Pubdate: Tue, 20 Feb 2018
Source: Metro (Edmonton, CN AB)
Copyright: 2018 Metro Canada
Author: Kevin Maimann


Patients still struggling to get covered by insurance plans

As Alberta moves forward on retail applications for recreational
marijuana, those who use the drug for medical reasons still wait for

Most forms of medical cannabis do not have a Drug Identification
Number (DIN) in Canada, which leaves it subject to tax and exempts it
from most health coverage plans.

"We're not talking about drug users using this to get high, we're
talking about patients that need it to be able to function and be part
of a working society," said Scott Bladon, an Edmonton man who has
legally used cannabis for three years to treat psoriatic arthritis.

Bladon said he is in constant pain, and cannabis has helped him more
than other drugs. He takes oil that's a mixture of cannabidiol (CBD),
which helps with inflammation, and Tetrahydrocannabinol (THC), which
helps with sleeping.

He said it's because of marijuana that he was able to get off
zopiclone, a sleeping aid he took for 15 years, and cut back his daily
dos age of ibuprofen.

"You don't even know how it's affecting you until you have to come off
it. Medical marijuana has been a blessing for that," Bladon said.

"I'm sleeping the way I should be, which helps me throughout the day
with pain management as well. Without the proper rest, you're messed

He said his insurer has so far refused to cover medical cannabis, even
under a Health Spending Account, and that he was told he would have to
"do all kinds of letters and see all kinds of doctors" if he wanted to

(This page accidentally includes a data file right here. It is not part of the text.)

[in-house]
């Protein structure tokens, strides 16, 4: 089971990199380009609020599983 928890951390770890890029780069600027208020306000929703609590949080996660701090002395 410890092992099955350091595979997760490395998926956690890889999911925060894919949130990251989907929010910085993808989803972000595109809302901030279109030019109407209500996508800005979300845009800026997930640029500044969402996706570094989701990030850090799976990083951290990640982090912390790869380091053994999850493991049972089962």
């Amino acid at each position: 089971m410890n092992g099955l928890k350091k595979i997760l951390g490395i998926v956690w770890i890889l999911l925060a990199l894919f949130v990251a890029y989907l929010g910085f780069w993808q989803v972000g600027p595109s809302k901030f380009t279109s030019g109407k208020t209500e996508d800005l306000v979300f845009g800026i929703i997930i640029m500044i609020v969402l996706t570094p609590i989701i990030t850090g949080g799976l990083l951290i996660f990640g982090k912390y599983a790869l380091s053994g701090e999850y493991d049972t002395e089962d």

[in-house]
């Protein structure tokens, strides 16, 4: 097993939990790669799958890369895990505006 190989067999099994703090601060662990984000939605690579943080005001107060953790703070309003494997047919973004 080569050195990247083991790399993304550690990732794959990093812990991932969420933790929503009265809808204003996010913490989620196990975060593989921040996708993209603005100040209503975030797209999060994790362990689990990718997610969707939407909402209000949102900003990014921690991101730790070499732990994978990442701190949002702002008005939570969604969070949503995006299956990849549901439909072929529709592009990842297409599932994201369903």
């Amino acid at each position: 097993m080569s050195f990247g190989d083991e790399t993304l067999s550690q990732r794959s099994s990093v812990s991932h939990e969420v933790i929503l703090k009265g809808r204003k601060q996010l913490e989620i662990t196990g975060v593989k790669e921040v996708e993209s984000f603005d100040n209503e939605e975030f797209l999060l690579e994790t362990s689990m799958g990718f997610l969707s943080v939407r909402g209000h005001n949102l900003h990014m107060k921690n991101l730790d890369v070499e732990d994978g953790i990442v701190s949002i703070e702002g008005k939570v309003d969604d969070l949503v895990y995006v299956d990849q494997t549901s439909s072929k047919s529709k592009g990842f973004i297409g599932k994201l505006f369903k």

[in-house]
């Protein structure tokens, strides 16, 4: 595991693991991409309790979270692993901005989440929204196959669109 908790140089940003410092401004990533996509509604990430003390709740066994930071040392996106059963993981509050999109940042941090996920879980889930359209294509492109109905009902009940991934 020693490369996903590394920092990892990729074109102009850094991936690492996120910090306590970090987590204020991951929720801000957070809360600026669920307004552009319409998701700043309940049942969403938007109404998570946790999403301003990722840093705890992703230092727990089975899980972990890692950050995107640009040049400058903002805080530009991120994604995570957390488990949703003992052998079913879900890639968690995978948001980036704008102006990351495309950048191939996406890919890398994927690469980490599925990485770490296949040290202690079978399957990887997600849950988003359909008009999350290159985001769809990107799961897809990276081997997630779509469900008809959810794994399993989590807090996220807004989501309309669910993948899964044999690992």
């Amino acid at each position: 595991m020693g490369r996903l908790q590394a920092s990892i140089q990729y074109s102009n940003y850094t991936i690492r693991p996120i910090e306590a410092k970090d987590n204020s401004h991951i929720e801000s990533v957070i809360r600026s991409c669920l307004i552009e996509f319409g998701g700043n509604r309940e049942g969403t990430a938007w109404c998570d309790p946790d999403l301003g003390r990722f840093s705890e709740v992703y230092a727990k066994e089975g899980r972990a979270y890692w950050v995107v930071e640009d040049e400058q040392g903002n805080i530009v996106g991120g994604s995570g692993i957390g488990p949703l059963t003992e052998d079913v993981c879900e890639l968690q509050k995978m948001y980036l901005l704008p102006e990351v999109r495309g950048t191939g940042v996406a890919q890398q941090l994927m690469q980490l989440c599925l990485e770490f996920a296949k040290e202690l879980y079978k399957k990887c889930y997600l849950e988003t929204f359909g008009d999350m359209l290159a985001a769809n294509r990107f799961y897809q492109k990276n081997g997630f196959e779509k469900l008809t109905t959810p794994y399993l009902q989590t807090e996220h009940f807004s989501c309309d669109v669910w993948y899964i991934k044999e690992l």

fight that decision.

"It just seemed like they were giving me the runaround," Bladon

He said the cost of his oil is manageable, at $100 for a vial that
will last for about two months.

But that's not the case for most medical marijuana users, according to
Jonathan Zaid, founder and executive director of Canadians for Fair
Access to Medical Marijuana.

He said an average dose of about two grams a day for dried cannabis
costs patients upwards of $500 a month.

"It's a considerable expense," he said.

Zaid said more clinical research is needed to get cannabis a DIN, but
health-care providers could offer better coverage in the meantime.

"In the absence of a DIN, there's still a lot of clinical evidence
that can be looked to, to come up with a responsible plan to cover the
cost of medical cannabis," he said.

He said more private insurance companies are starting to add it to
their plans.

Over the past year, Loblaw, OPSEU, Liuna and the Arthritis Society
have started covering medical cannabis under certain conditions. Sun
Life recently announced optional coverage for the drug.

But on top of that, there's taxes.

Unlike other medicines, cannabis is subject to GST and PST, and the
federal government recently proposed adding an excise tax to marijuana
- - similar to those on alcohol and tobacco - that would also include
medical marijuana.

Zaid's group has launched a Don't Tax the Medicine campaign calling
for changes.

If taxes remain when recreational cannabis is legalized, he said
patients might opt for the more accessible recreational market.

Patients would then lose the benefits of seeing a physician and
getting educated on how to safely and effectively incorporate the drug
into their overall treatment plan, he said, as well as learning about
potential interactions with other medications.

According to Health Canada, Sativex is the only drug using whole
botanical extracts from cannabis that has a DIN and is authorized for
sale in Canada.

Cesamet, a synthetic analogue of THC, is also available in capsule

No other cannabis-related drug has been assigned a DIN.
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